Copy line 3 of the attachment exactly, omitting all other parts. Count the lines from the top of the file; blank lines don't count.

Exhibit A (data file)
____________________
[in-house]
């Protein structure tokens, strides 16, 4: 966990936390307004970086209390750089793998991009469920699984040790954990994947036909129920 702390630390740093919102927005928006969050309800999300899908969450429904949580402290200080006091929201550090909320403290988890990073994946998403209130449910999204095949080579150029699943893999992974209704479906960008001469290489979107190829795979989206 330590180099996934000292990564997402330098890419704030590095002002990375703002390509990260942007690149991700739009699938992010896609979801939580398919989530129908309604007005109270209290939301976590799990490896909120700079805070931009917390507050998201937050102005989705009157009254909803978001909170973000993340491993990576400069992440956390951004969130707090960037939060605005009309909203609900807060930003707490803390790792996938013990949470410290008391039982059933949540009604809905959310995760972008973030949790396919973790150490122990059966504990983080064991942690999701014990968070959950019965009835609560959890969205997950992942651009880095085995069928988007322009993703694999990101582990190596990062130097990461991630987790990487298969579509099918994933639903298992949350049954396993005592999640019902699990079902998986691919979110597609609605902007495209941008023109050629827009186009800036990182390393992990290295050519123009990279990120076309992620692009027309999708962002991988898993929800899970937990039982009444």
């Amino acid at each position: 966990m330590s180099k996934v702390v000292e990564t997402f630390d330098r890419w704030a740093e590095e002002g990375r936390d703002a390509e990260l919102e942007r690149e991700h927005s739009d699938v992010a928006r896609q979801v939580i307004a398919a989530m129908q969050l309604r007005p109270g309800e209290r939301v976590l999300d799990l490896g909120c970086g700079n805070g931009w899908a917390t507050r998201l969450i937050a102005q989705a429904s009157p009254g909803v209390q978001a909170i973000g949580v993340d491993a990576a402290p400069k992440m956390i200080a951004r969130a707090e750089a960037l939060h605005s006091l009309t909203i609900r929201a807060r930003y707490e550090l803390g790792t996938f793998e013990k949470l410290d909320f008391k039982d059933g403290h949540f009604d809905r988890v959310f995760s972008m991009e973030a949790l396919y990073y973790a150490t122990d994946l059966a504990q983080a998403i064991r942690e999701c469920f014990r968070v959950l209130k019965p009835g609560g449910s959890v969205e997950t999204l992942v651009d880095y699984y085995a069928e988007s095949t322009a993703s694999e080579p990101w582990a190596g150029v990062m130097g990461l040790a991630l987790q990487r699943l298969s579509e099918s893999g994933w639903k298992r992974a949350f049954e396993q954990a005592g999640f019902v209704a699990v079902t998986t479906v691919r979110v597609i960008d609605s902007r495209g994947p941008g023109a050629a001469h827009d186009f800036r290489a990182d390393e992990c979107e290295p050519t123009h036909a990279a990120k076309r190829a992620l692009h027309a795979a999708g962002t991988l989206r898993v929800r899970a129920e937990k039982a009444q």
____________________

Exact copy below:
């Amino acid at each position: 966990m330590s180099k996934v702390v000292e990564t997402f630390d330098r890419w704030a740093e590095e002002g990375r936390d703002a390509e990260l919102e942007r690149e991700h927005s739009d699938v992010a928006r896609q979801v939580i307004a398919a989530m129908q969050l309604r007005p109270g309800e209290r939301v976590l999300d799990l490896g909120c970086g700079n805070g931009w899908a917390t507050r998201l969450i937050a102005q989705a429904s009157p009254g909803v209390q978001a909170i973000g949580v993340d491993a990576a402290p400069k992440m956390i200080a951004r969130a707090e750089a960037l939060h605005s006091l009309t909203i609900r929201a807060r930003y707490e550090l803390g790792t996938f793998e013990k949470l410290d909320f008391k039982d059933g403290h949540f009604d809905r988890v959310f995760s972008m991009e973030a949790l396919y990073y973790a150490t122990d994946l059966a504990q983080a998403i064991r942690e999701c469920f014990r968070v959950l209130k019965p009835g609560g449910s959890v969205e997950t999204l992942v651009d880095y699984y085995a069928e988007s095949t322009a993703s694999e080579p990101w582990a190596g150029v990062m130097g990461l040790a991630l987790q990487r699943l298969s579509e099918s893999g994933w639903k298992r992974a949350f049954e396993q954990a005592g999640f019902v209704a699990v079902t998986t479906v691919r979110v597609i960008d609605s902007r495209g994947p941008g023109a050629a001469h827009d186009f800036r290489a990182d390393e992990c979107e290295p050519t123009h036909a990279a990120k076309r190829a992620l692009h027309a795979a999708g962002t991988l989206r898993v929800r899970a129920e937990k039982a009444q």